March 21, 2019
It does not need to look or feel like spring for those of you with seasonal allergies to begin to experience symptoms. Hay fever (Allergic Rhinitis) is the most common of the allergic diseases and refers to seasonal nasal symptoms that are due to pollens. Each plant has a pollinating period that is more or less the same from year to year. Spring allergies are a result of pollen from trees, which typically start pollinating from March to April, depending on the climate. In some areas, some weeds will also pollinate in the springtime. Late spring and early summer allergy is typically due to grass pollen. Pollen grains are microscopic structures that help a plant to reproduce. In some species, the plant uses the pollen from its own flowers to fertilize itself. Other types must be cross-pollinated; that is, in order for fertilization to take place and seeds to form, pollen must be transferred from the flower of one plant to that of another plant of the same species. Insects do this job for certain flowering plants, while other plants rely on wind transport. The types of pollen that most commonly cause allergic reactions are produced by the plain-looking plants that do not have showy flowers. These plants manufacture small, light, dry pollen grains that are ideal wind transport.
Though there are botanical groupings of trees, with allergenic cross-reactivity from one to another (i.e. if you are allergic to one tree, you can be allergic to a tree of the same class), many tree allergic individuals are allergic to only select trees. Perhaps the most common tree pollen allergy is that due to birch and oak. Unlike the trees, individuals who are allergic to one of the so-called Northern pasture grasses – rye, timothy, Kentucky blue, orchard, red top, fescue – tend to be allergic to the others. There is a very high degree of allergenic cross-reactivity. Among North American plants, weeds are the most prolific producers of allergenic pollen, though these are usually not a problem until the late summer early fall. Colorful or scented flowers have large, heavy, waxy pollen grains. This type of pollen is not carried by wind but by insects such as butterflies and bees, and is not, despite common belief, typically a cause of seasonal allergy. Similarly, the heavy, very visible pine pollen, is usually not a significant cause of symptoms.
A pollen count is a measure of how much pollen is in the air. This count represents the concentration of all the pollen (or of one particular type, like ragweed) in the air in a certain area at a specific time. It is expressed in grains of pollen per square meter of air collected over 24 hours. Pollen counts tend to be highest early in the morning on warm, dry, breezy days and lowest during chilly, wet periods. To check the pollen count in your area, you can click on this Pollen count link.
So what can be done if you suffer from seasonal pollen allergy? With any allergic condition, the first line of defense is what is called Allergen Avoidance. Because airborne pollen is carried for long distances, it does little good to rid an area of an offending plant as the pollen can drift in from many miles away. Other tips that may be helpful include the following:
- Keep windows and outside doors shut during pollen season.
- Use central or room A/C, so you can keep windows and outside doors shut
- Consider pollen counts when planning outdoor activities. It may help to limit your outdoor activities during the times of highest pollen counts. Outdoor activities may be better tolerated after a gentle, sustained rain.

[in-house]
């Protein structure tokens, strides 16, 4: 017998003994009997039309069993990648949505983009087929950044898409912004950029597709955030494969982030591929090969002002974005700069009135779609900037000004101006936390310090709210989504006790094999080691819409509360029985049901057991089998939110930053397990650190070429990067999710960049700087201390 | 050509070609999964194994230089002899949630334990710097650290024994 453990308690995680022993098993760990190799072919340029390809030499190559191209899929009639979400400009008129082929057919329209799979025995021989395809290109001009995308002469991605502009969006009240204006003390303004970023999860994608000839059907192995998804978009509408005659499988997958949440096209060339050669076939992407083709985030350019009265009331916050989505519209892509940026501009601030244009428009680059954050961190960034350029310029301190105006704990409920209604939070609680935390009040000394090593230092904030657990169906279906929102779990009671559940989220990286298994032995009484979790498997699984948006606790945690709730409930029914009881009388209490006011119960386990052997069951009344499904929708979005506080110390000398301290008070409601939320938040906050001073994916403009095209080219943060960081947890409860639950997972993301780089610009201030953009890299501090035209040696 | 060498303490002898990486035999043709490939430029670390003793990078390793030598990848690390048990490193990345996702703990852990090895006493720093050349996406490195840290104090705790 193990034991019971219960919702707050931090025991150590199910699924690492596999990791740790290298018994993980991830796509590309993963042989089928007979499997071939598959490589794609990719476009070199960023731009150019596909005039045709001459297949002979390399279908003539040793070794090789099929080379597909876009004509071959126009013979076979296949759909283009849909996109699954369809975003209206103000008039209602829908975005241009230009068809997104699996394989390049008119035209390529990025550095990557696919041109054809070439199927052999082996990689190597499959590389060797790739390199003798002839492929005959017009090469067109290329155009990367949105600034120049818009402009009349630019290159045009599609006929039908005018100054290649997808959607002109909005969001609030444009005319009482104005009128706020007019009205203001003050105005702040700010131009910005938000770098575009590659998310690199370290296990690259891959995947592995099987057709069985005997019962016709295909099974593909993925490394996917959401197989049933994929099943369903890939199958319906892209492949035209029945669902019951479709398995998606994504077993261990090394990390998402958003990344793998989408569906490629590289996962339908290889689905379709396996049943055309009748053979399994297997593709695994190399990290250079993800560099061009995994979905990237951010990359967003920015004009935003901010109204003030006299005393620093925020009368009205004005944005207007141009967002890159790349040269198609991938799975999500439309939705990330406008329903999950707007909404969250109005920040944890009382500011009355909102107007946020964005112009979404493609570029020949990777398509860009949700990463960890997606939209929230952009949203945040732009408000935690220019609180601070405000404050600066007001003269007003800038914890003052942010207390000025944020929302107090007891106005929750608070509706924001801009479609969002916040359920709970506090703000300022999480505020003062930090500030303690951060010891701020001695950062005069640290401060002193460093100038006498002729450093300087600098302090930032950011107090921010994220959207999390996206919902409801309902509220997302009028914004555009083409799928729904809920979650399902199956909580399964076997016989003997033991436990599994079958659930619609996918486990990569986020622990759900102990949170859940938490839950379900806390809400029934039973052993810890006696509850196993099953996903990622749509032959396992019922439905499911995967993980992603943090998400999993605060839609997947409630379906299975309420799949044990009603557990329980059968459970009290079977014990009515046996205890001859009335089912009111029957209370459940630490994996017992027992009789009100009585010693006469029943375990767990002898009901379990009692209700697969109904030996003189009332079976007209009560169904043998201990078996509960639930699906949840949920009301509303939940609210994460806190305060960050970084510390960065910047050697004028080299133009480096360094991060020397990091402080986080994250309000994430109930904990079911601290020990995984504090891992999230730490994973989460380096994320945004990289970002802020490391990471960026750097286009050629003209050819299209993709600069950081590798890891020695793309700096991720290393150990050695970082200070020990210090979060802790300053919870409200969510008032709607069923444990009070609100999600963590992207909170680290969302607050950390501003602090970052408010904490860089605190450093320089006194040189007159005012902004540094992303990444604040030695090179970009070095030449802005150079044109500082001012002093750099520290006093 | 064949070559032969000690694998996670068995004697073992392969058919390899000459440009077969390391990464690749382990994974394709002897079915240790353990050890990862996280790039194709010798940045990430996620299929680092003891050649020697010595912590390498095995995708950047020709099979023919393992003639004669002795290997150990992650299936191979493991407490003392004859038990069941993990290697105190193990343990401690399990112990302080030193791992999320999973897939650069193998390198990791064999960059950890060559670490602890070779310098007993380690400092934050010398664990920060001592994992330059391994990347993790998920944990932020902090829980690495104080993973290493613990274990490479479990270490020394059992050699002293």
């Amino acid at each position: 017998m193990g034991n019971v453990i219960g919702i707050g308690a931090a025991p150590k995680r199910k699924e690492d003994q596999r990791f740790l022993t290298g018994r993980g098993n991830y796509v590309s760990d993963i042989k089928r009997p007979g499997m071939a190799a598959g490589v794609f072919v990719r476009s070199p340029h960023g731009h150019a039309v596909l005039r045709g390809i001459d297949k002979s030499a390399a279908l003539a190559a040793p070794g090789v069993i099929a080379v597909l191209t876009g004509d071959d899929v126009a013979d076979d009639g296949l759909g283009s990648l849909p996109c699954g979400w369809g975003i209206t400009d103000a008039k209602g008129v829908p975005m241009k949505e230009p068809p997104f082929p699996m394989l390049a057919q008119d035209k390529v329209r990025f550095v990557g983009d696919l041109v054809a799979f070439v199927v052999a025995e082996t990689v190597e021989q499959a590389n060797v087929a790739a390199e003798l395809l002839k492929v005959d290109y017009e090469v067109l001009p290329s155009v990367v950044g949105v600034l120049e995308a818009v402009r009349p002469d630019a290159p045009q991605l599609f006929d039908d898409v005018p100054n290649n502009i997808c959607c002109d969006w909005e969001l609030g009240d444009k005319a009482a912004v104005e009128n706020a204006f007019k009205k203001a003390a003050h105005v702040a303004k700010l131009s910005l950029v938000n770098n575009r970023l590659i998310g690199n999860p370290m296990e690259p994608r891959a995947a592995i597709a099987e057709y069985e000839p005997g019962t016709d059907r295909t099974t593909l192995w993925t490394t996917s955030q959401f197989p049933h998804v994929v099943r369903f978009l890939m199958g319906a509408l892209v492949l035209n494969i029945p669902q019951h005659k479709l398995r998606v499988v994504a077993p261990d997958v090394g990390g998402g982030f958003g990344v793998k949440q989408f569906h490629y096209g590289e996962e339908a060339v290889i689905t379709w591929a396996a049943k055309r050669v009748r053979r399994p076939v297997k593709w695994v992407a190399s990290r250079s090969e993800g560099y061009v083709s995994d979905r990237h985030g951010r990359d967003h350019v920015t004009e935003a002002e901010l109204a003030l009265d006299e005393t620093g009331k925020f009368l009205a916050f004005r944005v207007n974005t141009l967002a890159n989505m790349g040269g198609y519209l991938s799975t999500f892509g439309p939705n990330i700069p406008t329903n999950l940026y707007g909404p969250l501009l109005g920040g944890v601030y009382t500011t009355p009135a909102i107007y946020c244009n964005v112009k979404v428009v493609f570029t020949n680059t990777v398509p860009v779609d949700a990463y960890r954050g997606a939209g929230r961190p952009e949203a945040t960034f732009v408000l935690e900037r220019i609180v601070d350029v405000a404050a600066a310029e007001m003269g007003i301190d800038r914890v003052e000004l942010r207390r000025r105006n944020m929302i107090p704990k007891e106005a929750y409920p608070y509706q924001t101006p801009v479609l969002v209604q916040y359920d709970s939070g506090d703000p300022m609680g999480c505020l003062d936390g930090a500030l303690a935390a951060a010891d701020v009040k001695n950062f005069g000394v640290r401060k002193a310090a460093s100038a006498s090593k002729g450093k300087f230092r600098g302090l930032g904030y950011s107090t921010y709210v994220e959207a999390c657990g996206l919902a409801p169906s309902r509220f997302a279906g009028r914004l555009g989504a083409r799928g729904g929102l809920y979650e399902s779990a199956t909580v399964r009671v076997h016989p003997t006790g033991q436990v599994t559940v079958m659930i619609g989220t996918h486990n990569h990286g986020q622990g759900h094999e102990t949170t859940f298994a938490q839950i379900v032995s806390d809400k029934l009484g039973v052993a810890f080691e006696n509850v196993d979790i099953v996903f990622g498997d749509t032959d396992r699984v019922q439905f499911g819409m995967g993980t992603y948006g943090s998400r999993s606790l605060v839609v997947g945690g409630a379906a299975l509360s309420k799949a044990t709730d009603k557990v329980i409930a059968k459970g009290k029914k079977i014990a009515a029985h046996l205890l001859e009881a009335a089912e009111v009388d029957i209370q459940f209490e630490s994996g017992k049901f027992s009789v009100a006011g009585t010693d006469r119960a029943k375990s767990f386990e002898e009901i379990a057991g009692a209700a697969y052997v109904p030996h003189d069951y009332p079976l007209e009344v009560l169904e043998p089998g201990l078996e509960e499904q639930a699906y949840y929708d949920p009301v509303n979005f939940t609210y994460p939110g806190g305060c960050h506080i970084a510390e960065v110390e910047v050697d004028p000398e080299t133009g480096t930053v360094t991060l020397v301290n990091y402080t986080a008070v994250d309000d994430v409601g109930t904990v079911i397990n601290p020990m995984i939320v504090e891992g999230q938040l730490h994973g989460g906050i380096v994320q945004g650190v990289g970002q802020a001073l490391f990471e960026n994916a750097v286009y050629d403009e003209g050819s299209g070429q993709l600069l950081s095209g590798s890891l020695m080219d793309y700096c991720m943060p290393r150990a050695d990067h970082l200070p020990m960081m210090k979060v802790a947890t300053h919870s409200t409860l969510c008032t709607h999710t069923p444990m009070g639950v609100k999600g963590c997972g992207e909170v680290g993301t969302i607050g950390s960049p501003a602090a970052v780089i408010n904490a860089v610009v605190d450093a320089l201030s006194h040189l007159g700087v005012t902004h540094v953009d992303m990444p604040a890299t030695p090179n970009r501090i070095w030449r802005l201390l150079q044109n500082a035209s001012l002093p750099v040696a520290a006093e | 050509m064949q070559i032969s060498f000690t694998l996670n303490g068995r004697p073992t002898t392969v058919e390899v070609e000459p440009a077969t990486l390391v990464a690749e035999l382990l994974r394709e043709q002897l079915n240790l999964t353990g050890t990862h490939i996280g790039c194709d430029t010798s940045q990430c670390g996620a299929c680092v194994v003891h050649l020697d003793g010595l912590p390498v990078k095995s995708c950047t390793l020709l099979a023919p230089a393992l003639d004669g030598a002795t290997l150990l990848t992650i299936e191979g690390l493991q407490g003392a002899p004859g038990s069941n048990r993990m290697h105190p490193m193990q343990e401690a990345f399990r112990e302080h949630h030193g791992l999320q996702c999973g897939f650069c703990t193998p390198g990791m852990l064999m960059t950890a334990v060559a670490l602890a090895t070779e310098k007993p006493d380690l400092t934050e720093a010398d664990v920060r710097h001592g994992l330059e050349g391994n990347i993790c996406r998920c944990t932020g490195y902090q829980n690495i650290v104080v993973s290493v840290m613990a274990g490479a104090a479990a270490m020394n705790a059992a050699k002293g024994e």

- Encourage hand washing after outdoor play to avoid transferring pollen from the hands to the eyes and nose.
- If you are outdoors during pollen season, take a shower and wash your hair, change your clothes (not in your bedroom), and leave these clothes in the laundry room.
Dry laundry in a dryer only; avoid hanging clothes outside to dry.
- Drive with your windows closed. If it is hot, use your air conditioner.
- Keep pets that spend time outdoors out of the bedroom. In addition to animal dander, they may carry and deposit pollen stuck to their fur.
Not uncommonly, medical therapy may be required. There are a variety of options and these need to be tailored to an individual’s symptoms and preferences. Antihistamines such as Claritin® (loratadine) or Zyrtec® (cetirizine) can be helpful for itchy eyes and an itchy, runny nose, along with sneezing. Antihistamines do not work that well for a stuffy nose. If nasal congestion is a problem, you may find better relief with a decongestant such as Sudafed® (pseudoephedrine) or better yet with a topical nasal steroid spray. There are many options available for this type of nasal spray many of which are available over-the-counter (Flovent®, fluticasone, Nasonex®, Rhinocort® and others. Your doctor can help you decide which one is right for you. The nasal spray is best used on a regular (daily) basis to achieve the maximum effect. For one with symptoms that occur every spring, it is best to start your therapy prior to the onset of the season, perhaps by the end of March. Other nasal sprays for example Astelin® or Atrovent® may be of value for select individuals. For those whose allergy eye symptoms are not controlled with the above, your doctor can prescribe one of several allergy eye drops that may be of great benefit.
Another option for treatment of seasonal allergy is allergy immunotherapy, better known as Allergy Shots. Immunotherapy involves a series of injections that over time allow your body to become tolerant to its allergies. The result is that you are less symptomatic after exposure to pollen (and other allergens) and find the need for less medication to control your symptoms. If this option is of interest to you, or you feel you would like to be tested to see if in fact, you have allergies (and to what) please feel free to contact us at firstname.lastname@example.org.